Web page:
Can­celled flights could cost Ryanair mil­lions in com­pen­sa­tion

Sunday Independent (Ireland) - - News - Mark O’Re­gan

RYANAIR faces the threat of a mas­sive com­pen­sa­tion bill fol­low­ing its shock de­ci­sion to can­cel up to 50 flights a day for the next six weeks.

The bud­get air­line an­nounced on Fri­day that it would can­cel between 40 and 50 flights daily up un­til Oc­to­ber, as it moves to re­duce a back­log of hol­i­days for staff.

Their web­site has de­tailed all the flights which are can­celled for to­day, with eight flights to and from Dublin in­cluded in the list.

Flights from Dublin to Am- ster­dam, Nantes, Frank­furt and San­tander are among those can­celled.

The Dublin-based car­rier in­sists it will of­fer re­funds or al­ter­na­tive flight op­tions to the “small num­ber” of af­fected pas­sen­gers. How­ever, it is be­lieved the move could af­fect up to 250,000 pas­sen­gers.

Un­der EU law, thou­sands of pas­sen­gers may be en­ti­tled to €250 com­pen­sa­tion if the dis­tance of their can­celled flight was 1,500km or less.

The Com­mis­sion for Avi­a­tion Reg­u­la­tion stressed that af­fected pas­sen­gers should be aware of their rights.

It said com­pen­sa­tion in the event of a can­cel­la­tion de­pended on the dis­tance of the flight, and the rea­son for the can­cel­la­tion.

It also de­pends on the ‘no­tice pe­riod’ given by the air­line. If a car­rier can prove that the can­cel­la­tion was caused by an ex­tra­or­di­nary cir­cum­stance, which could not have been avoided even if all rea­son­able mea­sures were taken, no com­pen­sa­tion is payable.

Ex­am­ples of ex­tra­or­di­nary cir­cum­stances may in­clude weather con­di­tions, air traf­fic con­trol re­stric­tions, se­cu­rity risks and in­dus­trial dis­putes that af­fect the op­er­a­tion of a sched­ule.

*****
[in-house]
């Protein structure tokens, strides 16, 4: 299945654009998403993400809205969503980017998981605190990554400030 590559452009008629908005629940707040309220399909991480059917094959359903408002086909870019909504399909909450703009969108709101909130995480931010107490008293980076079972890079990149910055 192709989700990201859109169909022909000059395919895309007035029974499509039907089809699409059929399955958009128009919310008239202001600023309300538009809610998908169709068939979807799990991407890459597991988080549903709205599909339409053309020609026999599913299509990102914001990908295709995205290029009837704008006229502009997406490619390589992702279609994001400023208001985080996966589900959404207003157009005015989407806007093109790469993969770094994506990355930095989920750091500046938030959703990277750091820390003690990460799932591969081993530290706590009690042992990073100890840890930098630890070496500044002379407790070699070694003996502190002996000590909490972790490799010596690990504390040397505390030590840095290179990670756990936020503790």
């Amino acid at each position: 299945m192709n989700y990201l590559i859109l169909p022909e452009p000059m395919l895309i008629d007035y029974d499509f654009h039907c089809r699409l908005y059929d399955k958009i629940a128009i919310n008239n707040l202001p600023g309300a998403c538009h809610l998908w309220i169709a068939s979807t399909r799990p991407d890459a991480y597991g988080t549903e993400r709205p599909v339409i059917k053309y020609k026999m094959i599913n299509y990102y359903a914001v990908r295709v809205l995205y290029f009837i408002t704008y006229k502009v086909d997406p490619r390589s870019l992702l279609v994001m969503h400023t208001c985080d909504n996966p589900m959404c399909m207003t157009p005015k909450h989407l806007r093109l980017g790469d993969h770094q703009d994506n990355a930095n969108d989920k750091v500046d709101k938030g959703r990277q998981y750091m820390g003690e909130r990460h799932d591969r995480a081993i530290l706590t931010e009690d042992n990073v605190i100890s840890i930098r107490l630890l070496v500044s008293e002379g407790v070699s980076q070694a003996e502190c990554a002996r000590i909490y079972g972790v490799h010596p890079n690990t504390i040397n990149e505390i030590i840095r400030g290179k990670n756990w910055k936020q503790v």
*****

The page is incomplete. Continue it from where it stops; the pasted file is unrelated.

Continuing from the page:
The Ir­ish Travel Agents As­so­ci­a­tion (ITAA) said it was deeply con­cerned over the can­cel­la­tions at such short no­tice.

Speak­ing to the Sun­day In­de­pen­dent, ITAA pres­i­dent Cor­mac Mee­han said the com­pen­sa­tion bill was likely to run into mil­lions of euro.

He said that given the dom­i­nant po­si­tion of Ryanair in the Ir­ish avi­a­tion mar­ket, the move would cause “se­vere prob­lems” for thou­sands of pas­sen­gers.

“For many, hol­i­day plans have been ru­ined by this ac­tion where the op­tion to change ac­com­mo­da­tion is not pos­si­ble, or can only be done at a sig­nif­i­cant cost,” he said.

“Ryanair’s ac­tions will also have a con­sid­er­able im­pact on route sched­ules in­ter­na­tion­ally, where many trav­ellers are de­pen­dent on their Ryanair flight to con­nect to on­ward in­ter­na­tional flights.

The air­line in­sisted that less than 2pc of its flights would be can­celled and the move would help it hit its an­nual punc­tu­al­ity tar­get of 90pc.

It is ad­vis­ing cus­tomers that their flights will op­er­ate as sched­uled un­less they re­ceive a can­cel­la­tion email.

Ryanair’s Robin Kiely said: “By can­celling less than 2pc of our fly­ing pro­gramme over the next six weeks — un­til our win­ter sched­ule starts in early Novem­ber — we can im­prove the op­er­a­tional re­silience of our sched­ules, and re­store punc­tu­al­ity to our an­nu­alised tar­get of 90pc.

“We apol­o­gise sin­cerely to the small num­ber of cus­tomers af­fected by these can­cel­la­tions, and will be do­ing our ut­most to ar­range al­ter­na­tive flights and/or full re­funds.”

APOL­OGY: Robin Kiely said less than 2pc of flights would be hit

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